- The Washington Times - Monday, October 31, 2011

There is an ongoing battle between television broadcasters and the cellular telephone industry. Steve Largent, president of CTIA - The Wireless Association, has lobbied exhaustively for the auction of broadcast television spectrum to solve a purported cellular spectrum shortage. Mr. Largent has been echoing a claim first made by Federal Communications Commission (FCC) Chairman Julius Genachowski in an appearance before Mr. Largent’s trade group in 2009.

Mr. Genachowski warned of a “looming spectrum crisis” and said the solution was to auction TV spectrum. However, he gave no evidence to back up his claim. This lack of evidence has been highlighted by broadcasters, who note the only independent study of the matter supports their skepticism. A Citigroup analysis reported that the entire cellular telephone industry is using only 192 MHz out of 838 MHz of assigned spectrum.

Cellular giants have reason to hoard spectrum. Rural and regional wireless companies unable to acquire a national footprint are prevented from competing with the big four carriers - soon to be three following the AT&T/T-Mobile merger. Broadcasters are understandably concerned over the details of auction proposals, including any that solicit stations to voluntarily relinquish spectrum. The FCC will repack remaining stations into a 40 percent smaller spectrum footprint. One study indicates scores of TV stations would be left without a new channel assignment. This would disenfranchise the 46 million viewers who rely on over-the-air TV, especially the elderly, minorities and low-income families. Exacerbating the situation is the growth in “cutting the cord” by viewers who are disconnecting subscription TV service in record numbers. (Disclosure: The writer is employed by a broadcaster that could be impacted by spectrum policy changes.)

There are even international complications to the FCC’s repacking plan. U.S. TV stations within 224 miles of Canada’s border cannot be reassigned channels without violating a treaty between the two countries. Rep. John Conyers, Michigan Democrat, was shocked when he recently learned that all nine TV stations in Detroit would have to cease broadcasting over the air. Philadelphia, San Francisco, and Seattle would lose more than half of their television stations. More than 130 stations nationwide would be off the air under the FCC plan to auction TV spectrum.

Congress has been mulling over the auction proposal for months. However, it has recently morphed from a policy discussion into a budget-balancing initiative. Congressional sources acknowledge that the fate of a broadcast spectrum auction rests in the hands of the deficit reduction supercommittee as it attempts to close a $1.5 trillion budget deficit. The Congressional Budget Office scored the auction proposal as raising a mere $6.5 billion for the U.S. Treasury, enough to pay only 18 hours worth of the national debt.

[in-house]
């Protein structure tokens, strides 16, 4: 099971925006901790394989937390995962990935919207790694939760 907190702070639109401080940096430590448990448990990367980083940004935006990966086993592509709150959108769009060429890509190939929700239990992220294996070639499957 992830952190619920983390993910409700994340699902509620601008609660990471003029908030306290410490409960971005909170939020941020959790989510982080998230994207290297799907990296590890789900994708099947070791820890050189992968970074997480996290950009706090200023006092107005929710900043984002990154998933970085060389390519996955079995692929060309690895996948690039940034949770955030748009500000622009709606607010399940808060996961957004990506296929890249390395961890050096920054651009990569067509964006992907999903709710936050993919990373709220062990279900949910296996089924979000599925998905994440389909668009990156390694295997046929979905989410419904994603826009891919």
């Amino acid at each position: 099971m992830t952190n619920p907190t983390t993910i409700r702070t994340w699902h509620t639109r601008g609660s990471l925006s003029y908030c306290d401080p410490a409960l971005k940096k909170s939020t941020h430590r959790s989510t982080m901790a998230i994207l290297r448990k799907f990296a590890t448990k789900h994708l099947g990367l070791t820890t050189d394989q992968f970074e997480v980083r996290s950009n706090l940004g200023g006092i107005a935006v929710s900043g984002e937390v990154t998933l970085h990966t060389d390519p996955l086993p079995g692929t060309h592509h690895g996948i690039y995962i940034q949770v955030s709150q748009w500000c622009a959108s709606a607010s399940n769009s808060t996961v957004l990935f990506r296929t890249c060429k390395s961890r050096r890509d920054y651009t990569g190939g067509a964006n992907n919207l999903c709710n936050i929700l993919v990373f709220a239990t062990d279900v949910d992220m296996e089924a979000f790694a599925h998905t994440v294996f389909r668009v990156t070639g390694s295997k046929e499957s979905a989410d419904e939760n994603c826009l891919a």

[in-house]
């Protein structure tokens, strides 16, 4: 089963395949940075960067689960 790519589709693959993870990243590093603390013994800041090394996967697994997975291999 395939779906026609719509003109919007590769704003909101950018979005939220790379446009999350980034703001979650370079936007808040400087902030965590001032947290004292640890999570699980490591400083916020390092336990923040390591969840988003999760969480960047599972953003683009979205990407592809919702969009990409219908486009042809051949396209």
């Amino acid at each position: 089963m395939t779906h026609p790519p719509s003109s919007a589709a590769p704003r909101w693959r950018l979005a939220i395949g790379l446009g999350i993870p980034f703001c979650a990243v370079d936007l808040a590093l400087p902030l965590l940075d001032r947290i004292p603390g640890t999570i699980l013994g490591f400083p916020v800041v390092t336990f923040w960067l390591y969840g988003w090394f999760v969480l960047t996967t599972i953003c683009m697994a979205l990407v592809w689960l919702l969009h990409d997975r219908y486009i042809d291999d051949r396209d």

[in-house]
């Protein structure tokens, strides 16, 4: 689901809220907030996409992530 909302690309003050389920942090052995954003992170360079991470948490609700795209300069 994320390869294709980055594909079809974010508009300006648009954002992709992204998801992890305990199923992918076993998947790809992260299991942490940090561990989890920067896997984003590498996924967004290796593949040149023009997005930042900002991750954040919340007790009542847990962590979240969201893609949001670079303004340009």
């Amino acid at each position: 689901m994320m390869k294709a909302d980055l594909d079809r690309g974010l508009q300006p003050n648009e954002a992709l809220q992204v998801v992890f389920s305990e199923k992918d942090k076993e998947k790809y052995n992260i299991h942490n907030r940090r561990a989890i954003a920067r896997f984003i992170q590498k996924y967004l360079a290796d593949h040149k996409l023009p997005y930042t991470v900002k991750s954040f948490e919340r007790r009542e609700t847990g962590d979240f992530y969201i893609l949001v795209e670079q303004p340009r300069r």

The real culprit is not spectrum shortage but spectrum management. The broadcast industry returned 108 MHz of spectrum to the government for auction as part of the 2009 digital TV transition. An entire block of this spectrum went unsold. For years, the FCC has not resolved several proceedings regarding unused and under-utilized spectrum. Additionally, senior officials at Verizon and Sprint have publicly stated there is no spectrum shortage. The FCC’s staff privately question how their boss arrived at his conclusion that there is a spectrum crisis.

The Commerce Department identified nearly 1,500 MHz in government hands possibly available for reassignment with 115 MHz available for wireless broadband on a favorable timetable. Yet, the FCC remains focused on broadcast spectrum, which comprises only 5 percent of what is known as “prime spectrum” (225 MHz-3.7 GHz). Federal entities possess 70 percent.

The spectrum shortage claim sounds eerily similar to the manmade global warming hysteria. Proponents argue there is no time for studies and that the situation requires immediate action. Sadly, we’ve already been down this leap-before-we-look path. The correct first step is to conduct an inventory of all government, military and commercial spectrum use. In 2003, President George W. Bush directed the National Telecommunication and Information Administration (NTIA) and the FCC to increase spectrum efficiencies. The NTIA supervises government and military spectrum and the FCC manages commercial and nonfederal government use. The two agencies have yet to complete the assignment, as noted by the Government Accountability Office in two reports since 2004. A thorough spectrum audit would provide lawmakers with complete information to formulate a coherent spectrum policy. Any action to sell, auction or otherwise permanently reassign spectrum would be premature and may be regrettable.

Mark Hyman hosts “Behind the Headlines,” a commentary program for Sinclair Broadcast Group.

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